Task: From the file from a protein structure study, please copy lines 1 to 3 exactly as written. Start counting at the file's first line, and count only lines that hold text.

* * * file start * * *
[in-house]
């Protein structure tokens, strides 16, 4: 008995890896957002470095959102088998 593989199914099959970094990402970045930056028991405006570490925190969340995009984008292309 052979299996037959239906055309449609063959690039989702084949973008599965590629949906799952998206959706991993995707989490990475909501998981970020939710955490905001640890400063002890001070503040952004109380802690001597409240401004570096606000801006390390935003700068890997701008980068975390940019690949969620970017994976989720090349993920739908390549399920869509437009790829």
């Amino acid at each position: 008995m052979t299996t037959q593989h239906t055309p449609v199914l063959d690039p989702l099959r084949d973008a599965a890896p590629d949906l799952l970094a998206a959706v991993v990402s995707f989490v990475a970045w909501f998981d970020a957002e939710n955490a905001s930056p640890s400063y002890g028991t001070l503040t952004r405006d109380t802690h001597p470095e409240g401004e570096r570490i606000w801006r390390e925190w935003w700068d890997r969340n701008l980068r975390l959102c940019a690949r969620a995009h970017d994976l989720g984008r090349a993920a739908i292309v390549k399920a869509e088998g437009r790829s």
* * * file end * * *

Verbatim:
[in-house]
């Protein structure tokens, strides 16, 4: 008995890896957002470095959102088998 593989199914099959970094990402970045930056028991405006570490925190969340995009984008292309 052979299996037959239906055309449609063959690039989702084949973008599965590629949906799952998206959706991993995707989490990475909501998981970020939710955490905001640890400063002890001070503040952004109380802690001597409240401004570096606000801006390390935003700068890997701008980068975390940019690949969620970017994976989720090349993920739908390549399920869509437009790829």
């Amino acid at each position: 008995m052979t299996t037959q593989h239906t055309p449609v199914l063959d690039p989702l099959r084949d973008a599965a890896p590629d949906l799952l970094a998206a959706v991993v990402s995707f989490v990475a970045w909501f998981d970020a957002e939710n955490a905001s930056p640890s400063y002890g028991t001070l503040t952004r405006d109380t802690h001597p470095e409240g401004e570096r570490i606000w801006r390390e925190w935003w700068d890997r969340n701008l980068r975390l959102c940019a690949r969620a995009h970017d994976l989720g984008r090349a993920a739908i292309v390549k399920a869509e088998g437009r790829s």